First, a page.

Rifling Around Craig
November 12, 2010
With plenty of public land nearby and an abundance of some of the largest deer herds in the Centennial State, Craig is at the center of one of Colorado's hottest deer-hunting areas.
The vast majority of the mule deer present during the hunting seasons arrive around Craig as part of their annual migration from high elevations to the more temperate desert, sage and rolling hill country. A barren and dry hillside will show little signs of life in early August but will be covered with deer sign in November. Photo courtesy of Royal Tine Images.
Colorado offers the dedicated deer hunter many opportunities to harvest a deer to fill the freezer or decorate a wall. One month of archery hunting, one week of muzzleloader hunting, and four distinct rifle hunting seasons give the big-game sportsman almost three months of combined deer hunting opportunities.
Arguably, some of the best opportunities to harvest that buck or doe occur during rifle seasons in and around the town of Craig. With the amount of public land nearby, the readily available deer tags over the counter, and the sheer numbers of deer, Craig is at the center of one of Colorado's hottest deer-hunting areas.
FACTS AND FIGURES
Before you hunt any area, whether you simply pick a new spot from the map or you have just read about one in an outdoors magazine, it is important to review the location/regional hunting statistics, the deer harvest reports and the availability of deer tags for that area. Let's begin with some basic demographics.
According to the Craig Chamber of Commerce, Moffat County has a full-time population of slightly under 14,000 people. These 14,000 live on more than 3 million acres of land, of which about 1.7 million is public land. You can do the math if you like, but the bottom line is there is a whole mess of land for you to hunt on in and around Craig in Moffat County.
Moffat County also carries part or all of 11 game management units within its boundaries, but we'll focus on the seven -- GMUs 003, 004, 301, 441, 013, 012, and 211 -- that surround Craig. In any case, there is plenty of room for deer hunters to hunt just about anywhere they choose in the county.
The Colorado Division of Wildlife's hunting statistics reveal the benefits of deer hunting around Craig. In 2009 some 7,000 area deer hunters harvested 3,814 deer on the Craig area GMUs. Collectively, hunter success on the seven GMUs is about 54 percent, almost 11 percent higher than the statewide hunter-success average.
Those harvest numbers include all manners of legal deer hunting, but the majority of deer harvested were taken during the rifle season. The total deer kill among the GMUs is strong, but the number is fairly low when considering the harvest numbers compiled over the past 10 years or so. Warm and mild winters always result in lower numbers of deer down, and the Craig area has seen unusually mild winters the last several years. More on that later.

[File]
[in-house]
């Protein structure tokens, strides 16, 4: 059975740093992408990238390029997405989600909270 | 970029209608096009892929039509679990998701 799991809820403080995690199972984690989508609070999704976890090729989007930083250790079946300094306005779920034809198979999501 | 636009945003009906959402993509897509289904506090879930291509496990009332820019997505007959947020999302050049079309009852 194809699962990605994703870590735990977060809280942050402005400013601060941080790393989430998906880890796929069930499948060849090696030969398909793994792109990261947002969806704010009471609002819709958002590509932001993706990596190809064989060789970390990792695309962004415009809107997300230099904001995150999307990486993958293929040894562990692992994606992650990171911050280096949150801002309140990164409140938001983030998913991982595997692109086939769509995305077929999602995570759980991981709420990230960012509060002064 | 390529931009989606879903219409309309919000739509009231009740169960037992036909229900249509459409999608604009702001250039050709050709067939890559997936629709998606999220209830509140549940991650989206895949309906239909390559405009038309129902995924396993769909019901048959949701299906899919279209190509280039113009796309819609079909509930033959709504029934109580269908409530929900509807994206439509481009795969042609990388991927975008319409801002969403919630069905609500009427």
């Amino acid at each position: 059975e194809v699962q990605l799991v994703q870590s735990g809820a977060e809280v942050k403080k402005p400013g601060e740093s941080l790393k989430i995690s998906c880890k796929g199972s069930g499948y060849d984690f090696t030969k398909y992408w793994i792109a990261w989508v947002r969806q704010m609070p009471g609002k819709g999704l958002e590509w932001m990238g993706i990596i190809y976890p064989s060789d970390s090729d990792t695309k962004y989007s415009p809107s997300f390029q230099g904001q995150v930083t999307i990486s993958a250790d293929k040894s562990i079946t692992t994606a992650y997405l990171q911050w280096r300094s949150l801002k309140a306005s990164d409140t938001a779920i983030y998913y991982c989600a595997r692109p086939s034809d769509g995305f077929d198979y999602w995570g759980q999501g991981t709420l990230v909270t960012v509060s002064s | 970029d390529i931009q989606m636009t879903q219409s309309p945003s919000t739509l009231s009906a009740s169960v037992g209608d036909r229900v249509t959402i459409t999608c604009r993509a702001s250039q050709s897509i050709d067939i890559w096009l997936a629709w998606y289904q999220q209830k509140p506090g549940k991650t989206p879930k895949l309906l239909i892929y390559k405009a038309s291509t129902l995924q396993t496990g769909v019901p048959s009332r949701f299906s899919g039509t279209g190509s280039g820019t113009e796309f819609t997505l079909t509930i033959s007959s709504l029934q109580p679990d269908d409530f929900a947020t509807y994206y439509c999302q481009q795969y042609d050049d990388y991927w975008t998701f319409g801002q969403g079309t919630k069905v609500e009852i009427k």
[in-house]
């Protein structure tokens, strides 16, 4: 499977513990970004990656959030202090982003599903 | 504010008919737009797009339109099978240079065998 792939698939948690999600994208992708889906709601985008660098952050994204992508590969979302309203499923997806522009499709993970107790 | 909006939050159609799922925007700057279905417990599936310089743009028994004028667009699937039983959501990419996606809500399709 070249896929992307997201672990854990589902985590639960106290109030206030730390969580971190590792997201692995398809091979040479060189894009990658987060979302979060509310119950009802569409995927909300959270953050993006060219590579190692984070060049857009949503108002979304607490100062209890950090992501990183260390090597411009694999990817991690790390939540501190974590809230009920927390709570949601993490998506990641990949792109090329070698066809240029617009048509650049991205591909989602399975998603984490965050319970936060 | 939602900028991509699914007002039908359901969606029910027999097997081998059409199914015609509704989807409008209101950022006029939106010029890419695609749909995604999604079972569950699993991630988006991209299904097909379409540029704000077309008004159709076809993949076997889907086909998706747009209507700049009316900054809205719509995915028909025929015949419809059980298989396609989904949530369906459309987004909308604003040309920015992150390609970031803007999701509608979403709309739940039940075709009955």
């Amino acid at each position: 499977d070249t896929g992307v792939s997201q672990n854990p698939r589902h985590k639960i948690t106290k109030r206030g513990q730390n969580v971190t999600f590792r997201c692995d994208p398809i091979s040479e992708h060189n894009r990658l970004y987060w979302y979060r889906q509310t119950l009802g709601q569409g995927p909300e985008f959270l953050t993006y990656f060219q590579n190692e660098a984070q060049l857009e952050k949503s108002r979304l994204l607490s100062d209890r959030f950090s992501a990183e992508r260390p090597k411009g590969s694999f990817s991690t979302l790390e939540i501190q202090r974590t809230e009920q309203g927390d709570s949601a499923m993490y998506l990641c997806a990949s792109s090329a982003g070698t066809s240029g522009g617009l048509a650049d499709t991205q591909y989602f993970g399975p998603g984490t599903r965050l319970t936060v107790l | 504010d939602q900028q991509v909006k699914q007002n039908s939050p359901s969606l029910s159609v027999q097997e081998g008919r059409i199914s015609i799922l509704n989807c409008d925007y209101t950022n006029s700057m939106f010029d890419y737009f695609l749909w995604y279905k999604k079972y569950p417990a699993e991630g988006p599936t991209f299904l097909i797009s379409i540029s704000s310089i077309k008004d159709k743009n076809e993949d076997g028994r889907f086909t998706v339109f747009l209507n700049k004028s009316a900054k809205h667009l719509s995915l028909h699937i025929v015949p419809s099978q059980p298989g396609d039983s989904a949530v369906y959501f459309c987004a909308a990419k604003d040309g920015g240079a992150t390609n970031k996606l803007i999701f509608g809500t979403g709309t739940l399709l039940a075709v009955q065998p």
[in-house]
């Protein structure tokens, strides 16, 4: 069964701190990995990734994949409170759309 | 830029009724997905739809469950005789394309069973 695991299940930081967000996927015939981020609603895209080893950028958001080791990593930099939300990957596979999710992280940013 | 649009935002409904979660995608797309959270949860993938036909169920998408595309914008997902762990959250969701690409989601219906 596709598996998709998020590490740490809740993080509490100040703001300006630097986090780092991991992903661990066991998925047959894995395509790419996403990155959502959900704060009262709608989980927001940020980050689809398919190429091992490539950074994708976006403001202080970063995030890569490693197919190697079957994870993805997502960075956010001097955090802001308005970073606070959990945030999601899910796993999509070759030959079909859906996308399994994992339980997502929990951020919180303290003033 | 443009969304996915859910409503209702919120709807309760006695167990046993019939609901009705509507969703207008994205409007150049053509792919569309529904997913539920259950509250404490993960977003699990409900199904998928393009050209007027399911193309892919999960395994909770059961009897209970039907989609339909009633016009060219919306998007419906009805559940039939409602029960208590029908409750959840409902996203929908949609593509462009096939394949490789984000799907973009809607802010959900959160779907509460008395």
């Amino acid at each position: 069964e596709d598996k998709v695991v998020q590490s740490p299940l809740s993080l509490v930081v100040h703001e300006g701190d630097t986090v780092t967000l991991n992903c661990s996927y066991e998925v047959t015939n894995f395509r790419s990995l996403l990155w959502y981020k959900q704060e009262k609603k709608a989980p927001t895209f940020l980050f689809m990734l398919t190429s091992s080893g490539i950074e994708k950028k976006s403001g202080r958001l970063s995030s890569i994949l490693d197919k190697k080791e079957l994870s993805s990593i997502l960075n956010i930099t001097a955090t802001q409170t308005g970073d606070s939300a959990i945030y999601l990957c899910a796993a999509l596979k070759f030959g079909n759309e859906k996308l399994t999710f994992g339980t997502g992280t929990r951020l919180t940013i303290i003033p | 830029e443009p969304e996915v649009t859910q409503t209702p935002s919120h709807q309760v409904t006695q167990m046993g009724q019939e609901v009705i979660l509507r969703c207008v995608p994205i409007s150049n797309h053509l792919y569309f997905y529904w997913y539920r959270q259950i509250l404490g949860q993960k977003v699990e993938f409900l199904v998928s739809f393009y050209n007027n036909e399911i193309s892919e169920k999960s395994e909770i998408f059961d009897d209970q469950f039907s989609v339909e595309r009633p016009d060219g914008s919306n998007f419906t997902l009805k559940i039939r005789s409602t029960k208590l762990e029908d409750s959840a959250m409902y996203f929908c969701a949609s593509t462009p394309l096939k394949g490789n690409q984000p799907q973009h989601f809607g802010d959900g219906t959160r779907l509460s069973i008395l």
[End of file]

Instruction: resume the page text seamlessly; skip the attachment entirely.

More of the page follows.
In 2009, the CDOW estimated the post-hunting populations of deer to be very high in the Craig area. While the Craig-area GMUs are not found in any one particular Data Analysis Unit (DUA), the DUAs that contain the areas in question both hold tens of thousands of deer. The statistics provided tell a very simple tale: If you hunt around Craig, you are likely to fill your freezer!
Determining that any hunting area features good land access and holds good numbers of deer is one thing. Making sure you can draw a deer tag for that area can be an entirely different story. For both local and out-of-state deer hunters in the Craig area, deer tags are nearly no issue. For example, 985 hunters in 2009 applied for a buck tag in GMU 004 for the second rifle season; 100 percent of those hunters received their tags. During the same sample period, 566 hunters applied for buck tags in GMU 003, and a slightly lower percent of hunters -- 99 percent to be exact --received their tags.
Generally speaking, the buck and doe draws are very similar for every GMU near Craig. Many of the units also come in under the CDOW's license goals, so leftover tags are always available over the counter to individuals after the normal draw. In these cases, a hunter could pick up a buck tag during the draw, and a doe tag as a leftover. Not all areas will have tags available, and not all areas and hunting seasons offer so many leftover tags; but one can see nearly every hunter who wants one holds a high likelihood of obtaining a deer tag for the GMUs around Craig.
The only thing that pushes deer out of their summer range is the difficulty in getting there or to food. High alpine fields get covered with snow and ice, and the effort required to maintain those vital calories increases. Consequently, the deer (and elk, too) move lower where less severe weather has left more accessible food. Photo by Ken Archer.
HUNTING SEASONS AND TIMING
Hunting for deer in Colorado means sportsmen must choose between bowhunting, using a muzzleloader to tag your deer, or general rifle hunting. Making your choice (or combination of choices) means you can start deer hunting at the end of August using a bow, stoke up your favorite muzzleloader in the middle of September, and/or go after deer during three seasons (depending upon your specific deer tag) of rifle hunting from October through November. (Author's note: Colorado has four rifle seasons, but only the last three are available for deer hunters. The first rifle season, is a limited draw, elk only season.)
Combining your choice of firearms hunting can extend your season, too. For example, applying for a buck tag for the muzzleloader loader season can be combined with picking up an over-the-counter doe tag for the rifle season. If you want to add more adventure into your hunting portfolio, apply for a rifle tag and hunt it with your bow. You will need to wear blaze orange, but you can always use a "lesser" firearm than what you actually have "in" your tag (bow during muzzleloader, muzzleloader during rifle, etc).
Timing counts a lot with hunting, of course, and even more for hunting the Craig-area GMUs. Almost all the land across these hunting units is affected by deer migration during the late fall and early winter months. Whitetail hunters may find this a foreign subject, but this is mule deer country and mule deer move.
Good numbers of mulies remain in and around Craig during the entire year. Some hide along river vegetation, in farm fields and close to natural springs. But the vast majority of the mule deer present during the hunting seasons arrive a
s part of their annual migration from high elevations to the more temperate desert, sage and rolling hill country. A barren and dry hillside will show little signs of life in early August but will be covered with deer sign in November.